Author(s): Ramsden JD
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Abstract Angiogenesis is the mechanism of blood vessel formation after the first few days of embryogenesis, and is essential for all tissue growth. In adults, angiogenesis occurs in the thyroid during disease processes including goitre, Graves' disease, thyroiditis and cancer. The molecular mechanisms controlling angiogenesis are becoming clearer, and therapy targeting these processes is coming closer to clinical fruition. Both promoters and inhibitors of angiogenesis have been identified in the thyroid, including vascular endothelial growth factor (VEGF), fibroblast growth factor, and thrombospondin. This commentary will review the understanding of the control of angiogenesis within the context of the thyroid gland, and review the pre-eminent role of VEGF as the angiogenic signal from the follicular cells to the endothelial cells.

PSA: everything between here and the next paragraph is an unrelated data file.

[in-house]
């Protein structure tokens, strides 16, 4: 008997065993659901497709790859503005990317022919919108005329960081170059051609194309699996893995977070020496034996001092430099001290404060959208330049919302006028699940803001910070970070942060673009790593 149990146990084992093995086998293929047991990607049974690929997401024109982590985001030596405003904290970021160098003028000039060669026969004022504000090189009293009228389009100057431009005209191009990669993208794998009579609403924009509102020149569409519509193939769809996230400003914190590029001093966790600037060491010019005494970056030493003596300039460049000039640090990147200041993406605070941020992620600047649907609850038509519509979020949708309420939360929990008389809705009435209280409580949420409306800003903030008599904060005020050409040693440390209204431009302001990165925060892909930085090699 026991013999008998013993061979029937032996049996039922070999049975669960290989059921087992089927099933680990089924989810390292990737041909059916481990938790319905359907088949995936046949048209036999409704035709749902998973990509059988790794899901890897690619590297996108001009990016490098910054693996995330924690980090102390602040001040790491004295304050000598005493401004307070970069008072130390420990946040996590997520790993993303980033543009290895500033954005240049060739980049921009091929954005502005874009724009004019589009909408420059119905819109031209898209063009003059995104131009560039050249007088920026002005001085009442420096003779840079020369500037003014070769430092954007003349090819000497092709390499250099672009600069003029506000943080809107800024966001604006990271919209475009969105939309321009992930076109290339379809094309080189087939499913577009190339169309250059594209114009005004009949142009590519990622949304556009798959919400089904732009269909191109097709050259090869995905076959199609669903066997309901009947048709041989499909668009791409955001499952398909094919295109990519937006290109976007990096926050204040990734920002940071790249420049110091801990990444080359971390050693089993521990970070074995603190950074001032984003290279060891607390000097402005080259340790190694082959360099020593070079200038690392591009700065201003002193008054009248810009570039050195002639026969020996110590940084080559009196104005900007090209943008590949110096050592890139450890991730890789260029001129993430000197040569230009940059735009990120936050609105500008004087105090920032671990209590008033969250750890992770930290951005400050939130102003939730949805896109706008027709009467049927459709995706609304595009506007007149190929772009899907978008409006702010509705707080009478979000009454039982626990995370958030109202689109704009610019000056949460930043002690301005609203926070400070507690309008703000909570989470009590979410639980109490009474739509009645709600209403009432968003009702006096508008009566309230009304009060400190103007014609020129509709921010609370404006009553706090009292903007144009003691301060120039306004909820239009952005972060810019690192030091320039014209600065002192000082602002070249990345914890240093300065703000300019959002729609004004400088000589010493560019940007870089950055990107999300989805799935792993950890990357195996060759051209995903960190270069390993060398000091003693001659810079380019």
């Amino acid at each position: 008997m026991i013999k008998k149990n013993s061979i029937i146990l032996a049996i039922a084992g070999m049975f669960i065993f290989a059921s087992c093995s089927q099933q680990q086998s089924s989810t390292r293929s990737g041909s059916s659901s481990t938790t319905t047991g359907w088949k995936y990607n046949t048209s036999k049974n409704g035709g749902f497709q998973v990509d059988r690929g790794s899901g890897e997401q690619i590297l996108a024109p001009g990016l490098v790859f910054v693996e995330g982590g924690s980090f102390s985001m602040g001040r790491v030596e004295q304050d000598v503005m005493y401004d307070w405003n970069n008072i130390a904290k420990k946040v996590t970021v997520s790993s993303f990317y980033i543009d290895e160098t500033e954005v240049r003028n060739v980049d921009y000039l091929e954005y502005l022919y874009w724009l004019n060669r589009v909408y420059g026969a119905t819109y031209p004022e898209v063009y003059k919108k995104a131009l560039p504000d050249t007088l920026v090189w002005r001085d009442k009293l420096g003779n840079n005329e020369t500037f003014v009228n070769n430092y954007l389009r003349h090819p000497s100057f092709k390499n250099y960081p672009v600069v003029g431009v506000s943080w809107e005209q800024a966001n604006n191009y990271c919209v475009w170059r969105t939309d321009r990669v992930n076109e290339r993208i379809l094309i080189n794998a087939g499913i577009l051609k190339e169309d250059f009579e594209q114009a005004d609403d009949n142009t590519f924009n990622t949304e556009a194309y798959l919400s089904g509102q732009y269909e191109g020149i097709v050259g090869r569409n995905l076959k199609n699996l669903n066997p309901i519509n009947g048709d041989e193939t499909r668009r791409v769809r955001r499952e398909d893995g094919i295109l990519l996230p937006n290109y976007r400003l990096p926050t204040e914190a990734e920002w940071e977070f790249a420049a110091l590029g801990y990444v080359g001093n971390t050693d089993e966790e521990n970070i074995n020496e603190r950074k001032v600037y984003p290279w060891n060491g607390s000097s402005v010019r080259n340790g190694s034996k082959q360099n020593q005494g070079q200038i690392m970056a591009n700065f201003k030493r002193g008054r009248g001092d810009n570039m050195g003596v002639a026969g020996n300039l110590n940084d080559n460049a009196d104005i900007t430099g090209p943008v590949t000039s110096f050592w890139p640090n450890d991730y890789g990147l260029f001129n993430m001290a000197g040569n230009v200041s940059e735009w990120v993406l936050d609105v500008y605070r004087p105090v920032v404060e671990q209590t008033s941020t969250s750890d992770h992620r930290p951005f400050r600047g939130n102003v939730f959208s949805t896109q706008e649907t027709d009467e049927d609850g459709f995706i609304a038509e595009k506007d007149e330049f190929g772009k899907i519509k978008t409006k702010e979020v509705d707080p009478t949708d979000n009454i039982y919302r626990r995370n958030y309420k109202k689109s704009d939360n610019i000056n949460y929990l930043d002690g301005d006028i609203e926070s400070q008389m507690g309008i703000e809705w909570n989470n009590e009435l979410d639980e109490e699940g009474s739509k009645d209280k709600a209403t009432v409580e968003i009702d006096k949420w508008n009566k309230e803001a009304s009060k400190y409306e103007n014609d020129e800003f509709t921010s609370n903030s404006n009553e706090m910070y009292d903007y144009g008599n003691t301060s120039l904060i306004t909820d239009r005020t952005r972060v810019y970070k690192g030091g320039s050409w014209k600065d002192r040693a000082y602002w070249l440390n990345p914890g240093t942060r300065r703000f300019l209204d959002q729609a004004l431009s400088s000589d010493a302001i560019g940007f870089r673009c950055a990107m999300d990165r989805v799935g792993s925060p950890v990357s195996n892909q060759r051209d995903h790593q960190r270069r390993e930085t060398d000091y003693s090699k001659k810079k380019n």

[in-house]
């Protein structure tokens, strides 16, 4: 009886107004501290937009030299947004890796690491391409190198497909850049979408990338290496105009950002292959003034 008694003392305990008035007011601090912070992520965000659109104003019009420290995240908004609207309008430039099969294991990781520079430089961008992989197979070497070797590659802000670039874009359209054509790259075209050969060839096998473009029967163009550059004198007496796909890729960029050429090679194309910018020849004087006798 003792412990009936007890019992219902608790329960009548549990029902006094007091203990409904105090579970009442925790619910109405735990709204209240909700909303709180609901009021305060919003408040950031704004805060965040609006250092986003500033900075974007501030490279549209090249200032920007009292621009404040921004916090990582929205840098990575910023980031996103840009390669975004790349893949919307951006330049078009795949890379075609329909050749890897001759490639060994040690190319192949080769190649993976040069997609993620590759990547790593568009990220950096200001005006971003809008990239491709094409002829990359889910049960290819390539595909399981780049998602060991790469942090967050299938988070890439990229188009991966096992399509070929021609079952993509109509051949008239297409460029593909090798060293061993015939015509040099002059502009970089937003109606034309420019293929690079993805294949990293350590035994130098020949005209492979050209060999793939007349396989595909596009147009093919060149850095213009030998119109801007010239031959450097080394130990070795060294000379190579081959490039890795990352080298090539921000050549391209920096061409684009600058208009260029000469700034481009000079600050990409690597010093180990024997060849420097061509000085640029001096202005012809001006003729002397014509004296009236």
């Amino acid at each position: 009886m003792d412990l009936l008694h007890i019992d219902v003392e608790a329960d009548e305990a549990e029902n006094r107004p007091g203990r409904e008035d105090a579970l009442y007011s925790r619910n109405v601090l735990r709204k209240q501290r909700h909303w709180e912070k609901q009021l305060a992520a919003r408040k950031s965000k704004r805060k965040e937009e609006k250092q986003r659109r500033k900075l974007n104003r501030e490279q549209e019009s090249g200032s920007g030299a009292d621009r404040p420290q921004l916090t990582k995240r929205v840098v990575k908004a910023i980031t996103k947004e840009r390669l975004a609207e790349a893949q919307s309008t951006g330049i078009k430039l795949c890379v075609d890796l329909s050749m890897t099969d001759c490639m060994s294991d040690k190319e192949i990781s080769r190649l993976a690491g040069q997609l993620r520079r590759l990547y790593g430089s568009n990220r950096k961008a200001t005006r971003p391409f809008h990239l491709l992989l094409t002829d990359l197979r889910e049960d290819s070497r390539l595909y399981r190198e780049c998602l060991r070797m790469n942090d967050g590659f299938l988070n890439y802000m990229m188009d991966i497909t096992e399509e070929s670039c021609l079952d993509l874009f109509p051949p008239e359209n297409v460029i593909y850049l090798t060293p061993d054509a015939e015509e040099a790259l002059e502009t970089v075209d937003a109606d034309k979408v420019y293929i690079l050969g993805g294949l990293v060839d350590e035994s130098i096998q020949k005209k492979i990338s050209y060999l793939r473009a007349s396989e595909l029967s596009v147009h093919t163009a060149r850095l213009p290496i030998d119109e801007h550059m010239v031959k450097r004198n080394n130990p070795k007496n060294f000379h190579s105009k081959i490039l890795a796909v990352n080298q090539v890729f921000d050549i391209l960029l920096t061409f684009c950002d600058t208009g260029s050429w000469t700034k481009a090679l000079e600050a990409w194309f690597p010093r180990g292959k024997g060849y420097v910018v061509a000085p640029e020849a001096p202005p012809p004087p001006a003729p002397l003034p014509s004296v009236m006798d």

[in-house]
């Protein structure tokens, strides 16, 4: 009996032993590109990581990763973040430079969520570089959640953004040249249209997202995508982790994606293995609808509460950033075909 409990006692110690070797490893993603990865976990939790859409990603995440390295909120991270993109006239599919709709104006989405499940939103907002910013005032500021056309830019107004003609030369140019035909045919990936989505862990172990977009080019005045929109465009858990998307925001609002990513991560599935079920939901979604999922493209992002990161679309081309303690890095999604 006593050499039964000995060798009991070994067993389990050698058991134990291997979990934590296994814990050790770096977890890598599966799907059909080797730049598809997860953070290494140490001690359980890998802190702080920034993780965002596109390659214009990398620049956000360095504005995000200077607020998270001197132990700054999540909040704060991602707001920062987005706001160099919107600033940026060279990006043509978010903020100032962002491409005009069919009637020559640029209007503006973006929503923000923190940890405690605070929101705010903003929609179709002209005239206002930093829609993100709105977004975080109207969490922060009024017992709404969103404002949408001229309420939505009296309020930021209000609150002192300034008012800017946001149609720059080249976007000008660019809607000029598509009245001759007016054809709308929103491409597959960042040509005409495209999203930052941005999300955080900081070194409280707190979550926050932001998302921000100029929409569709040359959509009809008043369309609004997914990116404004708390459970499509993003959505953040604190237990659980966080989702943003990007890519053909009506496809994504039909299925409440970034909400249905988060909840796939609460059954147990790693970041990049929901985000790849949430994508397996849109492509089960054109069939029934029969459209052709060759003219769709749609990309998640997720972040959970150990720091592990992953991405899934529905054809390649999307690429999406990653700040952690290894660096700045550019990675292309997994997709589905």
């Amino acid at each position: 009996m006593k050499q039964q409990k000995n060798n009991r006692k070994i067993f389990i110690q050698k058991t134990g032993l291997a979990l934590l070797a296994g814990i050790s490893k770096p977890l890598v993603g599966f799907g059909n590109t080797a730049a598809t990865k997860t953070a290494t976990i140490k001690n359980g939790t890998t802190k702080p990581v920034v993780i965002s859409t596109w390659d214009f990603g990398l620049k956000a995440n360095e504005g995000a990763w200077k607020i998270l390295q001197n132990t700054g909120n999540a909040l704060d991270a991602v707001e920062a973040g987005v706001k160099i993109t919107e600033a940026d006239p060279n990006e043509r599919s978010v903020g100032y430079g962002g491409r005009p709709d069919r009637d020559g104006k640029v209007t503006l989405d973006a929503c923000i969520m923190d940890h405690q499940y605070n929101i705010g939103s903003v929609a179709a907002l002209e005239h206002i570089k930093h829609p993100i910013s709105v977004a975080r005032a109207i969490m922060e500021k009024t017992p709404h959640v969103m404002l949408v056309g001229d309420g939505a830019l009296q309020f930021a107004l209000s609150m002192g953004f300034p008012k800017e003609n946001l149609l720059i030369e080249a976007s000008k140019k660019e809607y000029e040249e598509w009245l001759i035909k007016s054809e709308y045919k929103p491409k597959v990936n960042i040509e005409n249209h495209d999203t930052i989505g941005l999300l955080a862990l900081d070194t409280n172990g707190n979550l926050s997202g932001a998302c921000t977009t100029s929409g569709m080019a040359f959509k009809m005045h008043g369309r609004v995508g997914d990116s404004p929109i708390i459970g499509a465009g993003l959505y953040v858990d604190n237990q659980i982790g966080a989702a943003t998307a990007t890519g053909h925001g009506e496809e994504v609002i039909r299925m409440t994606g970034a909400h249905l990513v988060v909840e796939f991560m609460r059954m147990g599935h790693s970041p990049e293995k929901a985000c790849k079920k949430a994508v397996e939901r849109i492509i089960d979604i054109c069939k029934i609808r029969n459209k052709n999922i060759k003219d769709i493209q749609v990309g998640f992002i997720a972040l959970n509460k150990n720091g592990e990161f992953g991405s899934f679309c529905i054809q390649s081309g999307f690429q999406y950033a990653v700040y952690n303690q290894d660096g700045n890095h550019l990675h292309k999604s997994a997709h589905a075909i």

This article was published in J Endocrinol
and referenced in Biology and Medicine